Enrollment & Fees

Enrollment Instructions

Making Caring Common is an application program. To maximize the learning experience, the program aims to bring together as diverse a group as possible. As the work of the program is team-based, it is highly encouraged that educators attend as a school-based or district-wide team. Both individuals and teams are welcome to apply. The Admissions Committee will notify you of a decision via email within three weeks of your application. As our programs fill quickly, early application is encouraged.


Step One

You will be asked to provide your personal profile and organizational information.

Step Two

  1. Explain how participation in the program will benefit your work and describe one or more significant challenges you would like to explore during the program. (250 word limit)
  2. In what ways do you expect your particular skills, experience and perspective to contribute to group discussions? (250 word limit)


Identify Your Team Coordinator

  • Before beginning the application process, you will need to identify a team coordinator.
  • The coordinator will be the primary point of contact during the application process and preparation for the program.
  • The coordinator does not need to attend the program and will have the opportunity to indicate if they will be attending during the application process.

The Application Process

There are two parts to the application process:

  1. A team application to be completed once by the coordinator.
    Please note that the team coordinator should only complete one application in total.
  2. A team member application to be completed by each member of your team.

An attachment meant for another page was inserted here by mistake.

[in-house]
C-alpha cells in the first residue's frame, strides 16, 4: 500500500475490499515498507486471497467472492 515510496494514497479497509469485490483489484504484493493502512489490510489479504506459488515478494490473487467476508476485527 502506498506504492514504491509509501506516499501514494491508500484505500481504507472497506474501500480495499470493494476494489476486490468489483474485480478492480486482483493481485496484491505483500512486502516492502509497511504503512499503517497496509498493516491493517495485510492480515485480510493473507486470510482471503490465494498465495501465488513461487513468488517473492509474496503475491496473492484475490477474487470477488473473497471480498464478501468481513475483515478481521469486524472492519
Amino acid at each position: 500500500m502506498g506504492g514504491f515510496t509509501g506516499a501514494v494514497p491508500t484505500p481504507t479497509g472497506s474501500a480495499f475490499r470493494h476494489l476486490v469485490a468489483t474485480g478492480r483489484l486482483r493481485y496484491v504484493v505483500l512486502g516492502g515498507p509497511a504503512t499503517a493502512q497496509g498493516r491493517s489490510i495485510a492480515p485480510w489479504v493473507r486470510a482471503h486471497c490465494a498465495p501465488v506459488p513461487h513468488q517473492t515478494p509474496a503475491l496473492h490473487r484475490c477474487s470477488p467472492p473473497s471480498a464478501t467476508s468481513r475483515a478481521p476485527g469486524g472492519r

• In order for your team to be considered for review by the admissions committee, each team member will need to complete the team member application. The coordinator will receive a link to the team member application once the team application is complete.
  • Once started, the team application must be completed in a single session. It should take 15–20 minutes to complete.
  • A list of required questions will be provided at the beginning of the team application.
  • When your coordinator is ready to complete the team application, it can be accessed by continuing to the next page.


The comprehensive tuition includes all instructional materials and refreshments. Participants receive a certificate of participation and a letter confirming clock hours of instruction.

Payment or a purchase order is due 30 days after registration. If acceptance into the program falls less than 30 days prior to program start date, payment is due upon acceptance. Participants are responsible for their own travel expenses.


Hotel accommodations are made available to participants at a reduced rate. Rooms are available on a first-come, first-served basis. Detailed program information and accommodation options will be provided to all admitted participants. Please note, the Harvard Graduate School of Education is not responsible for non-refundable travel arrangements or other planning expenses incurred. We recommend that you not make lodging and travel arrangements until you are admitted to the program. 

Cancellation Policy

Cancellations must be submitted via fax or email. Full refunds will be given up to 30 days prior to the start of the program. Due to program demand and pre-program preparations, cancellations received 29–14 days prior to the start of the program are subject to a fee of 10% of the program tuition. Cancellations received within 13 days prior to the start of the program and no-shows are subject to the full program tuition. Please note: cancellation fees are based upon the date the written request is received.

The Harvard Graduate School of Education reserves the right to change faculty or cancel programs at its discretion. In the unlikely event of program changes, the school is not responsible for non-refundable travel arrangements or other planning expenses incurred.

Non-Discrimination Policy

The Harvard Graduate School of Education affirms the right of all individuals to equal treatment in education without regard to age, race, religion, sex, sexual orientation, gender identity, marital status, handicap, national origin, or any other factors that are extraneous to effective performance. The Harvard Graduate School of Education will accommodate anyone with disabilities.